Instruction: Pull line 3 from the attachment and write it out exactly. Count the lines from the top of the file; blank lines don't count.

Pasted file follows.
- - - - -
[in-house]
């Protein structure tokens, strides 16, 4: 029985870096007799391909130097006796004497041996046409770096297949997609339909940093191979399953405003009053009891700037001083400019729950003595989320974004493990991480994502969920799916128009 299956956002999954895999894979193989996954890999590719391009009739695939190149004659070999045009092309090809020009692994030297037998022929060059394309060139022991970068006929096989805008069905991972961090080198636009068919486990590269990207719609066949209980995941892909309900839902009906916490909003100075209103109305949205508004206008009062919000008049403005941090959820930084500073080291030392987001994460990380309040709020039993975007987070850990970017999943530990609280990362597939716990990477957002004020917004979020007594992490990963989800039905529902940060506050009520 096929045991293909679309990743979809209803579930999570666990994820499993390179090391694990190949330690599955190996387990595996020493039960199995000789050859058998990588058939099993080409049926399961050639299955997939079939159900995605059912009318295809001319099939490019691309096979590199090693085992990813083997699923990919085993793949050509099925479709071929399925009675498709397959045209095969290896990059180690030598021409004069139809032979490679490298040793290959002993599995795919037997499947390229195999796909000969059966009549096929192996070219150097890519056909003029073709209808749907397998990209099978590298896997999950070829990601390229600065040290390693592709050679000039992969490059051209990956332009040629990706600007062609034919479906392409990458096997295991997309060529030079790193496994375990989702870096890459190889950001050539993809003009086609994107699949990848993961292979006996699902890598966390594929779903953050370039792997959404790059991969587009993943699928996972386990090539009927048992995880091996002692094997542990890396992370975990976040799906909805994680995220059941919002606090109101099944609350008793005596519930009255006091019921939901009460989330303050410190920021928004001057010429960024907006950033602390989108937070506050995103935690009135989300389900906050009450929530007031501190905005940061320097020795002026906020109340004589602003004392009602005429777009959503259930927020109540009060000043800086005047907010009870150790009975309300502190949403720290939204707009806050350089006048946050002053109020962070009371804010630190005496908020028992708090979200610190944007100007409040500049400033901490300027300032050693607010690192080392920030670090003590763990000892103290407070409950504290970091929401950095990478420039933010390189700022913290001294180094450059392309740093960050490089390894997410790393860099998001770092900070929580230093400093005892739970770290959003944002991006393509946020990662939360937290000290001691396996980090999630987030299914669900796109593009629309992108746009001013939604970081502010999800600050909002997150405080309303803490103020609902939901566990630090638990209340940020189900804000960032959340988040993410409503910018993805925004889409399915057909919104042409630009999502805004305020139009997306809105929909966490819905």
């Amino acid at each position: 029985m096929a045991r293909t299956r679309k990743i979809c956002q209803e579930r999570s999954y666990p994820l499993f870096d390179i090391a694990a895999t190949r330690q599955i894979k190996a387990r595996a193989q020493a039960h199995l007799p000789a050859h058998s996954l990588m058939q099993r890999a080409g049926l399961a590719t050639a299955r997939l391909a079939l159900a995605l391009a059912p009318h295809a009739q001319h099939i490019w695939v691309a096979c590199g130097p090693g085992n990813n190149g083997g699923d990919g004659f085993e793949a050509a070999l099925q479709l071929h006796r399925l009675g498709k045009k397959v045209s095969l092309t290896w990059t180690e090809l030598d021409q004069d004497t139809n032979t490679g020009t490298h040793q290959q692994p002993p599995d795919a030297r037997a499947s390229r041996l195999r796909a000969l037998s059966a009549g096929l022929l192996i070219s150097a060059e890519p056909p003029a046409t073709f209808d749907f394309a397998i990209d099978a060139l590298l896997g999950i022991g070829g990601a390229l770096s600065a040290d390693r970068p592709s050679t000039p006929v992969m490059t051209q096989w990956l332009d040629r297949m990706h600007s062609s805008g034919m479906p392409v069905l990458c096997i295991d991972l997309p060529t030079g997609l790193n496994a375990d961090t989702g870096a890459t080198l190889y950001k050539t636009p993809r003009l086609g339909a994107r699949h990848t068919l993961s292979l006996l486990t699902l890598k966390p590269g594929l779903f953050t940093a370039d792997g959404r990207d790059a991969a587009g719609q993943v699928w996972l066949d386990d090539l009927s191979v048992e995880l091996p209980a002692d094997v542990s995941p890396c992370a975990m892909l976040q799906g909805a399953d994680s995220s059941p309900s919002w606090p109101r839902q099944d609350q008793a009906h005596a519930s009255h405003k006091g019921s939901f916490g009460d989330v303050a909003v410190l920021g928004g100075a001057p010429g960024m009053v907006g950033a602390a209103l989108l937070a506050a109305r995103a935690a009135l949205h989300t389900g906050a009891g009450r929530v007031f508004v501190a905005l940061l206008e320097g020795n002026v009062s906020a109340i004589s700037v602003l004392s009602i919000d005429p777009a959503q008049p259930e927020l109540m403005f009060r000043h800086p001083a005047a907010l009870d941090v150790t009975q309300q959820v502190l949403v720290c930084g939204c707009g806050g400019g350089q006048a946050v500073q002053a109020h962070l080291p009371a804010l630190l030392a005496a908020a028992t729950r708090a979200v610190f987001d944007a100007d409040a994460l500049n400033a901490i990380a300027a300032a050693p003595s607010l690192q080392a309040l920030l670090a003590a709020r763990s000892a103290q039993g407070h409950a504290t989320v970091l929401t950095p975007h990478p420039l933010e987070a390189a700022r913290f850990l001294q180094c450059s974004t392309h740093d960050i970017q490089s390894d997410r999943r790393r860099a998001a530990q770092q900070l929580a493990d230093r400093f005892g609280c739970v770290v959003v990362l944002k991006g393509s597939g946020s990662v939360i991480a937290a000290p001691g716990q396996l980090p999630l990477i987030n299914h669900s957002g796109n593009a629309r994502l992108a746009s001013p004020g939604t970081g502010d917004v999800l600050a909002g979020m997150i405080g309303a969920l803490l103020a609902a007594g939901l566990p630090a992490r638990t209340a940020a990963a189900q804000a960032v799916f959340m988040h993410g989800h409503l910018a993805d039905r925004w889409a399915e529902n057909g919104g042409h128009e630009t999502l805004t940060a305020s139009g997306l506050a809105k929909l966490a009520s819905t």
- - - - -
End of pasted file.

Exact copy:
């Amino acid at each position: 029985m096929a045991r293909t299956r679309k990743i979809c956002q209803e579930r999570s999954y666990p994820l499993f870096d390179i090391a694990a895999t190949r330690q599955i894979k190996a387990r595996a193989q020493a039960h199995l007799p000789a050859h058998s996954l990588m058939q099993r890999a080409g049926l399961a590719t050639a299955r997939l391909a079939l159900a995605l391009a059912p009318h295809a009739q001319h099939i490019w695939v691309a096979c590199g130097p090693g085992n990813n190149g083997g699923d990919g004659f085993e793949a050509a070999l099925q479709l071929h006796r399925l009675g498709k045009k397959v045209s095969l092309t290896w990059t180690e090809l030598d021409q004069d004497t139809n032979t490679g020009t490298h040793q290959q692994p002993p599995d795919a030297r037997a499947s390229r041996l195999r796909a000969l037998s059966a009549g096929l022929l192996i070219s150097a060059e890519p056909p003029a046409t073709f209808d749907f394309a397998i990209d099978a060139l590298l896997g999950i022991g070829g990601a390229l770096s600065a040290d390693r970068p592709s050679t000039p006929v992969m490059t051209q096989w990956l332009d040629r297949m990706h600007s062609s805008g034919m479906p392409v069905l990458c096997i295991d991972l997309p060529t030079g997609l790193n496994a375990d961090t989702g870096a890459t080198l190889y950001k050539t636009p993809r003009l086609g339909a994107r699949h990848t068919l993961s292979l006996l486990t699902l890598k966390p590269g594929l779903f953050t940093a370039d792997g959404r990207d790059a991969a587009g719609q993943v699928w996972l066949d386990d090539l009927s191979v048992e995880l091996p209980a002692d094997v542990s995941p890396c992370a975990m892909l976040q799906g909805a399953d994680s995220s059941p309900s919002w606090p109101r839902q099944d609350q008793a009906h005596a519930s009255h405003k006091g019921s939901f916490g009460d989330v303050a909003v410190l920021g928004g100075a001057p010429g960024m009053v907006g950033a602390a209103l989108l937070a506050a109305r995103a935690a009135l949205h989300t389900g906050a009891g009450r929530v007031f508004v501190a905005l940061l206008e320097g020795n002026v009062s906020a109340i004589s700037v602003l004392s009602i919000d005429p777009a959503q008049p259930e927020l109540m403005f009060r000043h800086p001083a005047a907010l009870d941090v150790t009975q309300q959820v502190l949403v720290c930084g939204c707009g806050g400019g350089q006048a946050v500073q002053a109020h962070l080291p009371a804010l630190l030392a005496a908020a028992t729950r708090a979200v610190f987001d944007a100007d409040a994460l500049n400033a901490i990380a300027a300032a050693p003595s607010l690192q080392a309040l920030l670090a003590a709020r763990s000892a103290q039993g407070h409950a504290t989320v970091l929401t950095p975007h990478p420039l933010e987070a390189a700022r913290f850990l001294q180094c450059s974004t392309h740093d960050i970017q490089s390894d997410r999943r790393r860099a998001a530990q770092q900070l929580a493990d230093r400093f005892g609280c739970v770290v959003v990362l944002k991006g393509s597939g946020s990662v939360i991480a937290a000290p001691g716990q396996l980090p999630l990477i987030n299914h669900s957002g796109n593009a629309r994502l992108a746009s001013p004020g939604t970081g502010d917004v999800l600050a909002g979020m997150i405080g309303a969920l803490l103020a609902a007594g939901l566990p630090a992490r638990t209340a940020a990963a189900q804000a960032v799916f959340m988040h993410g989800h409503l910018a993805d039905r925004w889409a399915e529902n057909g919104g042409h128009e630009t999502l805004t940060a305020s139009g997306l506050a809105k929909l966490a009520s819905t």